According to the Gospel of Matthew, an earthquake shook Jerusalem on the day of Jesus’ crucifixion. A new study of cores and seismic activity near the Dead Sea in the latest issue of International Geology Review* may provide scientific data relating to the event described in Matthew 27. Moreover, a recent report by Discovery News suggested** that the new research on sediment disturbances can be combined with Biblical, astronomical and calendrical information to give a precise date of the crucifixion: Friday, April 3rd, 33 C.E.
Matthew 27:50-54 reads:
“Then Jesus cried again with a loud voice and breathed his last. At that moment the curtain of the temple was torn in two, from top to bottom. The earth shook, and the rocks were split. The tombs also were opened, and many bodies of the saints who had fallen asleep were raised. After his resurrection they came out of the tombs and entered the holy city and appeared to many. Now when the centurion and those with him, who were keeping watch over Jesus, saw the earthquake and what took place, they were terrified and said, ‘Truly this man was God’s Son!’”
Geologists Jefferson B. Williams, Markus J. Schwab and A. Brauer examined disturbances in sediment depositions to identify two earthquakes: one large earthquake in 31 B.C.E., and another, smaller quake between 26 and 36 C.E. In the abstract of their paper, the authors write, “Plausible candidates include the earthquake reported in the Gospel of Matthew, an earthquake that occurred sometime before or after the crucifixion and was in effect ‘borrowed’ by the author of the Gospel of Matthew, and a local earthquake between 26 and 36 AD that was sufficiently energetic to deform the sediments at Ein Gedi but not energetic enough to produce a still extant and extra-biblical historical record. If the last possibility is true, this would mean that the report of an earthquake in the Gospel of Matthew is a type of allegory.”
In our free eBook Easter: Exploring the Resurrection of Jesus, expert Bible scholars and archaeologists offer in-depth research and reflections on this important event. Discover what they say about the story of the resurrection, the location of Biblical Emmaus, Mary Magdalene at the empty tomb, the ancient Jewish roots of bodily resurrection, and the possible endings of the Gospel of Mark.
The geologists compared their findings with Biblical information, including the chronology of the reign of Pontius Pilate, the Gospels’ accounts of the crucifixion occurring on a Friday evening, and the Synoptic Gospel account that Jesus died just before Passover on the 15th day of Nisan. Using this Biblical information in conjunction with the geological report, the author of the Discovery News story reasoned that Friday April 3, 33 C.E. is the most likely date of the crucifixion.*** While there are no direct extant archaeological artifacts relating to Jesus’ crucifixion, the disturbances in soil deposition may reflect the earthquake described by Matthew. This quake, occurring during Jesus’ crucifixion, would have been too minor to be described by non-Biblical histories, but major enough to terrify the surrounding centurions.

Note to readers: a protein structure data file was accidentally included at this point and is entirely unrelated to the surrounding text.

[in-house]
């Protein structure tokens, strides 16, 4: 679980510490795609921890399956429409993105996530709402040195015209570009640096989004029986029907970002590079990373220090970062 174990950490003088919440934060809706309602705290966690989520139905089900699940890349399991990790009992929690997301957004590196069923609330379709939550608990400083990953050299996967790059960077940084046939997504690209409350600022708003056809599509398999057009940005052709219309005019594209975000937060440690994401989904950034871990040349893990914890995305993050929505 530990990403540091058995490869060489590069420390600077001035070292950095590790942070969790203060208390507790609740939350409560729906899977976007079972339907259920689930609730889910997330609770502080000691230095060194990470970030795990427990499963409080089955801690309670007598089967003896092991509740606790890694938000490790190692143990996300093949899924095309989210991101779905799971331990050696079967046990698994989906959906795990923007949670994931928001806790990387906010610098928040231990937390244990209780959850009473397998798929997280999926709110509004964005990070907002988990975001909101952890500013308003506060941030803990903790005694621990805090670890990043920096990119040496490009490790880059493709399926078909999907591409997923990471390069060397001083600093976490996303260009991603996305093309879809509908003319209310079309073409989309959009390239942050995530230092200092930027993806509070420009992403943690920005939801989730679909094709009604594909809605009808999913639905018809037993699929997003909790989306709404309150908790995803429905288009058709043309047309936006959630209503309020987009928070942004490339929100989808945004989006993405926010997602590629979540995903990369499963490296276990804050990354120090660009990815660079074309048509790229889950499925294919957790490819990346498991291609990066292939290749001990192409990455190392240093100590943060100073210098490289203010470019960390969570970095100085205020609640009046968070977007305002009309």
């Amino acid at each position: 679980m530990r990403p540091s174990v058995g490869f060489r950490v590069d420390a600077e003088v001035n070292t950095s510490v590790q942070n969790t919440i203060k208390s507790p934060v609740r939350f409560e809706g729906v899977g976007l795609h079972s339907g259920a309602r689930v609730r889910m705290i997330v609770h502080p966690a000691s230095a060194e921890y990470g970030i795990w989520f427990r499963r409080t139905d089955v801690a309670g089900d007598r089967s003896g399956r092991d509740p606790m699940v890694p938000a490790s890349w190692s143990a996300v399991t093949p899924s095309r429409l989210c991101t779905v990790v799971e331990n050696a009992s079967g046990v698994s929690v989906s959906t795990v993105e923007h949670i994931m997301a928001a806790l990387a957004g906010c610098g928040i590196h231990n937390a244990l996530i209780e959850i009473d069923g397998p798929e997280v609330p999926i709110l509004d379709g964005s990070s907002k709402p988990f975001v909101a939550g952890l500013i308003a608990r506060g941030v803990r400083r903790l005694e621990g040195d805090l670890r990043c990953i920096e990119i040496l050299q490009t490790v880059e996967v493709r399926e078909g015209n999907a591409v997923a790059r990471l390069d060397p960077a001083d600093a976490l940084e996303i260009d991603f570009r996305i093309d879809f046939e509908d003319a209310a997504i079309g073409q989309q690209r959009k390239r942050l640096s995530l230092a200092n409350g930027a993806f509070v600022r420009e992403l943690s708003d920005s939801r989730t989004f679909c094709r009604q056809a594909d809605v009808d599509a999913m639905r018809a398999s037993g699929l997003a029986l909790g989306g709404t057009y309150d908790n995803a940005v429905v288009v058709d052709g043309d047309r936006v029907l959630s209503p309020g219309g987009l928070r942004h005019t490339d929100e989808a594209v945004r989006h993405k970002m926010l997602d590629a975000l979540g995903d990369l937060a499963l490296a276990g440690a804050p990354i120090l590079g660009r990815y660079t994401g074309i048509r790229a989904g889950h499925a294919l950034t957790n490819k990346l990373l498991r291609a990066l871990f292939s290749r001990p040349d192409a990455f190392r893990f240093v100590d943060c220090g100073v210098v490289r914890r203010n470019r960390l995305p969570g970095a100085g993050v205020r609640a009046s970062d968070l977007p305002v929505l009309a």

Curious about what archaeology can tell us about Roman crucifixion? Read Hershel Shanks’s “Scholars’ Corner: New Analysis of the Crucified Man” as it appeared in Biblical Archaeology Review today in Bible History Daily.
* Williams, Jefferson B., Markus J Schwab and A. Brauer. “An early first-century earthquake in the Dead Sea” International Geology Review, Volume 54, Issue 10, 2012.
*** Update: Geologist Jefferson Williams responded to Bible History Daily about the online attention given to the geological study. Bible History Daily has updated the article to reflect his commentary, and has copied a portion of his comment here that clarifies the initial report (read the full comment in the comments section below):
“I am the primary author of the research article and the original Discovery Article grossly misrepresented our work… Our article had very little to do with the date of the crucifixion. The article discussed Earthquake Geology and primarily how we arrived at a date for this earthquake (31 AD +/- 5 years). Because of uncertainties associated with the text of Matthew 27, we departed from previous Dead Sea Paleoseismology and dated the earthquake based purely on what we saw in the sediments. We then used an article by Humphreys and Waddington to compare our earthquake date with the date range of the crucifixion and the two years most commonly cited; 30 AD and 33 AD. If I had a do-over, I never would have mentioned those years since the only relevant textual information for our 3 conclusions was the date range of 26-36 AD. We are not New Testament Scholars and did not try to add textual information to come up with an exact date. Unfortunately, that was the impression of the Discovery article and this spread all over the internet.”